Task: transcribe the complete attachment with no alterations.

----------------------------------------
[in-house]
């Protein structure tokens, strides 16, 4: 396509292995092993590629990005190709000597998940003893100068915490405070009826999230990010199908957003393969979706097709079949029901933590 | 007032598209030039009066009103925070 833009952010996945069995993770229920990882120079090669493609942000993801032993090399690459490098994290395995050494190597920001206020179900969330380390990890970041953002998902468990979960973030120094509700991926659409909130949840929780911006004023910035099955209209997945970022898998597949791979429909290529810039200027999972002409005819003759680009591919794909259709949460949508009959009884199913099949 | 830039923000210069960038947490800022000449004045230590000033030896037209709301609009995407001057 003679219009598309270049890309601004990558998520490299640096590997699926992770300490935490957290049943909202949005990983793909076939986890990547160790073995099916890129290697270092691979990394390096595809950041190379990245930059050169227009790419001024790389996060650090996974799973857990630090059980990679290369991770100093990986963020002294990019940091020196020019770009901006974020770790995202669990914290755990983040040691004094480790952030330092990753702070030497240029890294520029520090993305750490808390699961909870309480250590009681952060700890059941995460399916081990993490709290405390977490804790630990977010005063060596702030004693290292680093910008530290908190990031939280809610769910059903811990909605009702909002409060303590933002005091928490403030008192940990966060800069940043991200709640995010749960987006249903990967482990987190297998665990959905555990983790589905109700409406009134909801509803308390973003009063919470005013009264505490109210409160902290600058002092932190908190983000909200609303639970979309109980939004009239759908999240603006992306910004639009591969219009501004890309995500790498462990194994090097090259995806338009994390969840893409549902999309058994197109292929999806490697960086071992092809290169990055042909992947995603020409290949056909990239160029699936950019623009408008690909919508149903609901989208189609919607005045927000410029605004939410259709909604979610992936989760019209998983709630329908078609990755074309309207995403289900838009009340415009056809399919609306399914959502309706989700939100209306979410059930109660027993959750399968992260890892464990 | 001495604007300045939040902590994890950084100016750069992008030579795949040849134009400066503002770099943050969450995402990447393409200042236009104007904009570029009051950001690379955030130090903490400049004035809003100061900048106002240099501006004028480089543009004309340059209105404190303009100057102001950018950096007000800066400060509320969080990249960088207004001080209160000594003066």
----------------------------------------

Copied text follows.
[in-house]
């Protein structure tokens, strides 16, 4: 396509292995092993590629990005190709000597998940003893100068915490405070009826999230990010199908957003393969979706097709079949029901933590 | 007032598209030039009066009103925070 833009952010996945069995993770229920990882120079090669493609942000993801032993090399690459490098994290395995050494190597920001206020179900969330380390990890970041953002998902468990979960973030120094509700991926659409909130949840929780911006004023910035099955209209997945970022898998597949791979429909290529810039200027999972002409005819003759680009591919794909259709949460949508009959009884199913099949 | 830039923000210069960038947490800022000449004045230590000033030896037209709301609009995407001057 003679219009598309270049890309601004990558998520490299640096590997699926992770300490935490957290049943909202949005990983793909076939986890990547160790073995099916890129290697270092691979990394390096595809950041190379990245930059050169227009790419001024790389996060650090996974799973857990630090059980990679290369991770100093990986963020002294990019940091020196020019770009901006974020770790995202669990914290755990983040040691004094480790952030330092990753702070030497240029890294520029520090993305750490808390699961909870309480250590009681952060700890059941995460399916081990993490709290405390977490804790630990977010005063060596702030004693290292680093910008530290908190990031939280809610769910059903811990909605009702909002409060303590933002005091928490403030008192940990966060800069940043991200709640995010749960987006249903990967482990987190297998665990959905555990983790589905109700409406009134909801509803308390973003009063919470005013009264505490109210409160902290600058002092932190908190983000909200609303639970979309109980939004009239759908999240603006992306910004639009591969219009501004890309995500790498462990194994090097090259995806338009994390969840893409549902999309058994197109292929999806490697960086071992092809290169990055042909992947995603020409290949056909990239160029699936950019623009408008690909919508149903609901989208189609919607005045927000410029605004939410259709909604979610992936989760019209998983709630329908078609990755074309309207995403289900838009009340415009056809399919609306399914959502309706989700939100209306979410059930109660027993959750399968992260890892464990 | 001495604007300045939040902590994890950084100016750069992008030579795949040849134009400066503002770099943050969450995402990447393409200042236009104007904009570029009051950001690379955030130090903490400049004035809003100061900048106002240099501006004028480089543009004309340059209105404190303009100057102001950018950096007000800066400060509320969080990249960088207004001080209160000594003066």